What comes to your mind when you think of San Diego? Probably you’ll think of sunny weather, flip-flops, ocean waves, burritos and a vibrant night life. Not anymore. 

While this perception is fairly common, it meets the reality just fragmentarily. According to the stats from Numbeo, San Diego ranks third as the city with the best quality of life all across Americas, while ranking #2 among other cities in North America.

Why choose to study in San Diego

So what pieces of the puzzle are we missing? When picking a place to study, one of the top reasons for studying abroad is to stay in the host country after completing the degree. In this article, we will explore the economic opportunities that the city offers to prospective graduates.

One way to gauge economic prospects is to look at the creation of new jobs and the health of the local startup ecosystem.

San Diego has already become one of the prominent players of the U.S. tech scene. According to Kauffman Foundation’s startup activity report, San Diego is ranking #4 thanks to an increasing number of entrepreneurs starting new businesses and an increasing density of entrepreneurs in the city as a result.

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Source: The 2017 Kauffman Index of Startup Activity: Metropolitan Area and City Trends

Another report prepared by U.S. Chamber of Commerce Foundation and 1776 Accelerator also ranks San Diego #4, thanks to the city’s main economic and support networks integrated into the startup community, also identified as ‘connectivity’, and the active role of the startup ecosystem members such as Qualcomm Ventures, Qualcomm Technologies, and Mayor Kevin Faulconer’s office.

The report also concludes that while there is a growing evidence that city’s startup ecosystem is definitely blossoming, there’s still enough room for improvement.

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Source: US Chamber’s Innovation that Matters Report

San Diego has made substantial progress in the area of connectivity but ranks 13th on that important factor. City leaders must continue to foster relationships between startups and investors, mentors, and other supporters if San Diego is to maintain its standing as a top spot for new startups.

However, there is growing evidence that San Diego is going to strengthen the connection between different startup players in its ecosystem. For example, thanks to initiatives such as Startup San Diego and San Diego Global Investment Forum, which attempt to bring together entrepreneurs, non-profits, government officials, academic and corporate leaders to discuss the latest business opportunities and developments within the ecosystem.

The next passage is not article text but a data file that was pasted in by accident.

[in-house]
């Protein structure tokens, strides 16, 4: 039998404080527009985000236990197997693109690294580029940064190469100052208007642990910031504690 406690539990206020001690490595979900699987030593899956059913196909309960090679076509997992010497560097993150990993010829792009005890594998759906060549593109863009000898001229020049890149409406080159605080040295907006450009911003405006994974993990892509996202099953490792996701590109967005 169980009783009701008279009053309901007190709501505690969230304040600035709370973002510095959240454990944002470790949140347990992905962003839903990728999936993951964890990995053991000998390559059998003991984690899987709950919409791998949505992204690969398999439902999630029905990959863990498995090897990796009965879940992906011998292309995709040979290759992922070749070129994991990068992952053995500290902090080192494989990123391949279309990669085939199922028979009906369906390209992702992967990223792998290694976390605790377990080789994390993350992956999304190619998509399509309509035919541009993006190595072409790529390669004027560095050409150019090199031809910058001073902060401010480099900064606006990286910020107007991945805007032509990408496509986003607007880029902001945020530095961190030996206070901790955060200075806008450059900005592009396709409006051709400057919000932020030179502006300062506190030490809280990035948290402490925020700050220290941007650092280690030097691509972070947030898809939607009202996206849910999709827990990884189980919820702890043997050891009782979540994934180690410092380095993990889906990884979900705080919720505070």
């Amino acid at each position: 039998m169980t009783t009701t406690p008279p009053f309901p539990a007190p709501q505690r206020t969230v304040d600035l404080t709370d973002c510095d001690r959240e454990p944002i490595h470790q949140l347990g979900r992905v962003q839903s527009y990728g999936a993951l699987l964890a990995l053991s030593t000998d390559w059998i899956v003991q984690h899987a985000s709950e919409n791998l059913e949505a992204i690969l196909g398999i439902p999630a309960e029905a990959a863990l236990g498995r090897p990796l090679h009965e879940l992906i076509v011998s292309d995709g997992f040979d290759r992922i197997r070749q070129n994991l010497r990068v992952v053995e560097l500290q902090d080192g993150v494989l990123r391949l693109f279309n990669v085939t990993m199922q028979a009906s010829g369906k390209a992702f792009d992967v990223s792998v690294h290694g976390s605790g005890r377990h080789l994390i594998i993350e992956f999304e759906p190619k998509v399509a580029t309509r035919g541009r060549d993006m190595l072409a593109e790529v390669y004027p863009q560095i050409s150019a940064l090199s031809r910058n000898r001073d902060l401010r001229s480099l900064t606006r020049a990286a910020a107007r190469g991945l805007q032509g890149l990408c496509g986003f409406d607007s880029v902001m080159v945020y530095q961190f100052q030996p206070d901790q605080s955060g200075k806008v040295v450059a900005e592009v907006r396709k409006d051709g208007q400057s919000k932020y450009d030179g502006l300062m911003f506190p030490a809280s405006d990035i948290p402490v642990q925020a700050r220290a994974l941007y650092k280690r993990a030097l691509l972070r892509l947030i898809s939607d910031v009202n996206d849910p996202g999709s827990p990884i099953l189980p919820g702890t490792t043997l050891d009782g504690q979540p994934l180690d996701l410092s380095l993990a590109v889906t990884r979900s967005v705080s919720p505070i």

Since startups are moving to the city, venture capital funding is also on the rise. Just in the second quarter of 2018, San Diego startups attracted the largest amount of venture capital since the dot-com bubble of the early 2000s. Biotech and healthcare companies took the lead in getting VC funding.

As the ecosystem continues expanding and since VCs are looking to invest outside of Silicon Valley, one can expect reaching new heights in attracting more funding.

So clearly, today, the city is becoming an attractive innovation hub, bringing in new startups of different shapes and sizes. Especially in the light of Silicon Valley losing its gloss, San Diego promises to expand its startup scene in the years to come. Don’t take my word for it, other prominent ecosystem players share the same opinion, too.

“San Diego’s community of startups, civic leaders, VC, and educational institutions make for a supportive entrepreneurial environment, which fosters life-changing innovation and attracts top talent from around the world,” says Mark Cafferty, president and CEO of the San Diego Regional Economic Development Corporation.

Speaking about the involvement of academia, universities play a key role in shaping the startup ecosystem of San Diego by attracting and nurturing the right talent. For example, University of San Diego School of Business is launching a new International MBA program to encourage entrepreneurially-minded young professionals to expand their business outlook and be ready to lead international ventures.

Such programs and initiatives are offered very timely because the demand for such specialists is at all-time highs. Phil Blair, executive officer of Manpower San Diego, says there is a shortage of workers in “skilled information technology and engineers across the board.”

At the same time, San Diego was ranked first among U.S. cities for project tech and executive hiring in 2018 according to the annual Robert Half Technology IT Hiring Forecast and Local Trend Report.

To sum up

San Diego offers high standards of living combined with promising economic prospects and a growing startup ecosystem, suggests that a thriving business environment is going to need qualified and highly-skilled professionals to maintain the economic growth.

As David Graham, the Deputy Chief Operating Officer for New Smart and Sustainable Communities for the City of San Diego, said:


For your next career move, consider exploring this hidden gem called San Diego. It is going to become bigger and better, without a doubt.

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